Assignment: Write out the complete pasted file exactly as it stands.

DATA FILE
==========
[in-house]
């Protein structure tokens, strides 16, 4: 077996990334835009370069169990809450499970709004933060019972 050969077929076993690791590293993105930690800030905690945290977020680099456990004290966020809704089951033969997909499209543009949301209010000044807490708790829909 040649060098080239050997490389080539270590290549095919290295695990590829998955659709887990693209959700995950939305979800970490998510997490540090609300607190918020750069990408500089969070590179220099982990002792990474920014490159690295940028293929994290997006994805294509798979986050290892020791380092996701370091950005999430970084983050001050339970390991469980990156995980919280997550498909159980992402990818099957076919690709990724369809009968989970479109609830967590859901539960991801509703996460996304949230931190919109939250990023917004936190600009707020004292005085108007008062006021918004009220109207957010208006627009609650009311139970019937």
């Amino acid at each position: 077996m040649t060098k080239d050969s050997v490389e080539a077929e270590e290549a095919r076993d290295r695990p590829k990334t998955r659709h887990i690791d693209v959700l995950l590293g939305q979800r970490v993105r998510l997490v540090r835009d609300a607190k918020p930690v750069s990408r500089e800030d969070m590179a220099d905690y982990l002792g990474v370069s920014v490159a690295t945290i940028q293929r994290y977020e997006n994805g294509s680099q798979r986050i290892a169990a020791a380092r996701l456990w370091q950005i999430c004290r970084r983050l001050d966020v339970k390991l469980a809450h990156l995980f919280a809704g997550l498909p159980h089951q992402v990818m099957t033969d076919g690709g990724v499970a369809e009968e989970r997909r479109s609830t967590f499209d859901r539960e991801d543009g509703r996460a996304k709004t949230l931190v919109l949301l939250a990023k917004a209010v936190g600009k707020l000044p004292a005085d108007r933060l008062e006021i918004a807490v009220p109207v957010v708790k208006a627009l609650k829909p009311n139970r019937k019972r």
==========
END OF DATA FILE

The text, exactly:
[in-house]
């Protein structure tokens, strides 16, 4: 077996990334835009370069169990809450499970709004933060019972 050969077929076993690791590293993105930690800030905690945290977020680099456990004290966020809704089951033969997909499209543009949301209010000044807490708790829909 040649060098080239050997490389080539270590290549095919290295695990590829998955659709887990693209959700995950939305979800970490998510997490540090609300607190918020750069990408500089969070590179220099982990002792990474920014490159690295940028293929994290997006994805294509798979986050290892020791380092996701370091950005999430970084983050001050339970390991469980990156995980919280997550498909159980992402990818099957076919690709990724369809009968989970479109609830967590859901539960991801509703996460996304949230931190919109939250990023917004936190600009707020004292005085108007008062006021918004009220109207957010208006627009609650009311139970019937």
């Amino acid at each position: 077996m040649t060098k080239d050969s050997v490389e080539a077929e270590e290549a095919r076993d290295r695990p590829k990334t998955r659709h887990i690791d693209v959700l995950l590293g939305q979800r970490v993105r998510l997490v540090r835009d609300a607190k918020p930690v750069s990408r500089e800030d969070m590179a220099d905690y982990l002792g990474v370069s920014v490159a690295t945290i940028q293929r994290y977020e997006n994805g294509s680099q798979r986050i290892a169990a020791a380092r996701l456990w370091q950005i999430c004290r970084r983050l001050d966020v339970k390991l469980a809450h990156l995980f919280a809704g997550l498909p159980h089951q992402v990818m099957t033969d076919g690709g990724v499970a369809e009968e989970r997909r479109s609830t967590f499209d859901r539960e991801d543009g509703r996460a996304k709004t949230l931190v919109l949301l939250a990023k917004a209010v936190g600009k707020l000044p004292a005085d108007r933060l008062e006021i918004a807490v009220p109207v957010v708790k208006a627009l609650k829909p009311n139970r019937k019972r």